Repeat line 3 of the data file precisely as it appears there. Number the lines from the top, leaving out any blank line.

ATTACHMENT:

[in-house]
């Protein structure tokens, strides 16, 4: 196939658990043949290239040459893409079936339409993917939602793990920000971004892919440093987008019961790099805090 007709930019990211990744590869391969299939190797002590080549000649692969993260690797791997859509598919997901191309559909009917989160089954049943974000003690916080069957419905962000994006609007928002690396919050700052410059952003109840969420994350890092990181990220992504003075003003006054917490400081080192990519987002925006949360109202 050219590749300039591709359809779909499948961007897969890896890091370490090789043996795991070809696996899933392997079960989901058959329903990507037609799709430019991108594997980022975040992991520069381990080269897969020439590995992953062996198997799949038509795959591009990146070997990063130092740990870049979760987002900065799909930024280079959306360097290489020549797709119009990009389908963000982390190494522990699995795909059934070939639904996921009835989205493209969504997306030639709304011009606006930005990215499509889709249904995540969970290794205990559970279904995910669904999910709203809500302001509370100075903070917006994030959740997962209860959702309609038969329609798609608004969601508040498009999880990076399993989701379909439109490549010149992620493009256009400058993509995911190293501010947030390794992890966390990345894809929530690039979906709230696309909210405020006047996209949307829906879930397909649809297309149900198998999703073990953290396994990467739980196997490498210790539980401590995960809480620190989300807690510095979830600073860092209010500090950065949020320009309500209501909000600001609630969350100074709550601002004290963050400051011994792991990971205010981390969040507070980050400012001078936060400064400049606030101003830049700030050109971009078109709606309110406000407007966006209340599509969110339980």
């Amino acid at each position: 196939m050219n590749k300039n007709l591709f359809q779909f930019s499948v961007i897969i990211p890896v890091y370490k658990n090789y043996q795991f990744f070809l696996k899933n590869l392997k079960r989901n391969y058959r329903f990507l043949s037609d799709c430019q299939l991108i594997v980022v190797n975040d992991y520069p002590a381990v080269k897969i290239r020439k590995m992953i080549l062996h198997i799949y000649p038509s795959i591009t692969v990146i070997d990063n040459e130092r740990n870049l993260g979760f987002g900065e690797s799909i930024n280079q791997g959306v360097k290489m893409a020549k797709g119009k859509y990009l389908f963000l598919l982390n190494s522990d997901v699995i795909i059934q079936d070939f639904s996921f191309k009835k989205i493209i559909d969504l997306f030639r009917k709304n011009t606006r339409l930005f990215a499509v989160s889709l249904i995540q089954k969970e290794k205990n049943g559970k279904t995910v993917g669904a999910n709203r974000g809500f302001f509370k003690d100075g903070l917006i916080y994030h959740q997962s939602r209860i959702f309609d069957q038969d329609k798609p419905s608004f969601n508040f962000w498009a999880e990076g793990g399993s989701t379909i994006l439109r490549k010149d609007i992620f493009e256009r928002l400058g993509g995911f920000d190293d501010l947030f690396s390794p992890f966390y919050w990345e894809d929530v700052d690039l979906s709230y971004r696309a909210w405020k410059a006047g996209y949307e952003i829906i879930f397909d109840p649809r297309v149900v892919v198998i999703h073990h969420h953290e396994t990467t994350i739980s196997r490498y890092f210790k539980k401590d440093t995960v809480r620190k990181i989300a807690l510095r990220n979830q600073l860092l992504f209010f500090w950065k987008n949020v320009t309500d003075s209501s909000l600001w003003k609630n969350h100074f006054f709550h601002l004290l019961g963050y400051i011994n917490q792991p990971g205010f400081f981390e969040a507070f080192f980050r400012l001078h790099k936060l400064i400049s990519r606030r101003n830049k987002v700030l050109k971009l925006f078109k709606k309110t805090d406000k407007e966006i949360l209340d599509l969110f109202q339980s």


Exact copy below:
């Amino acid at each position: 196939m050219n590749k300039n007709l591709f359809q779909f930019s499948v961007i897969i990211p890896v890091y370490k658990n090789y043996q795991f990744f070809l696996k899933n590869l392997k079960r989901n391969y058959r329903f990507l043949s037609d799709c430019q299939l991108i594997v980022v190797n975040d992991y520069p002590a381990v080269k897969i290239r020439k590995m992953i080549l062996h198997i799949y000649p038509s795959i591009t692969v990146i070997d990063n040459e130092r740990n870049l993260g979760f987002g900065e690797s799909i930024n280079q791997g959306v360097k290489m893409a020549k797709g119009k859509y990009l389908f963000l598919l982390n190494s522990d997901v699995i795909i059934q079936d070939f639904s996921f191309k009835k989205i493209i559909d969504l997306f030639r009917k709304n011009t606006r339409l930005f990215a499509v989160s889709l249904i995540q089954k969970e290794k205990n049943g559970k279904t995910v993917g669904a999910n709203r974000g809500f302001f509370k003690d100075g903070l917006i916080y994030h959740q997962s939602r209860i959702f309609d069957q038969d329609k798609p419905s608004f969601n508040f962000w498009a999880e990076g793990g399993s989701t379909i994006l439109r490549k010149d609007i992620f493009e256009r928002l400058g993509g995911f920000d190293d501010l947030f690396s390794p992890f966390y919050w990345e894809d929530v700052d690039l979906s709230y971004r696309a909210w405020k410059a006047g996209y949307e952003i829906i879930f397909d109840p649809r297309v149900v892919v198998i999703h073990h969420h953290e396994t990467t994350i739980s196997r490498y890092f210790k539980k401590d440093t995960v809480r620190k990181i989300a807690l510095r990220n979830q600073l860092l992504f209010f500090w950065k987008n949020v320009t309500d003075s209501s909000l600001w003003k609630n969350h100074f006054f709550h601002l004290l019961g963050y400051i011994n917490q792991p990971g205010f400081f981390e969040a507070f080192f980050r400012l001078h790099k936060l400064i400049s990519r606030r101003n830049k987002v700030l050109k971009l925006f078109k709606k309110t805090d406000k407007e966006i949360l209340d599509l969110f109202q339980s």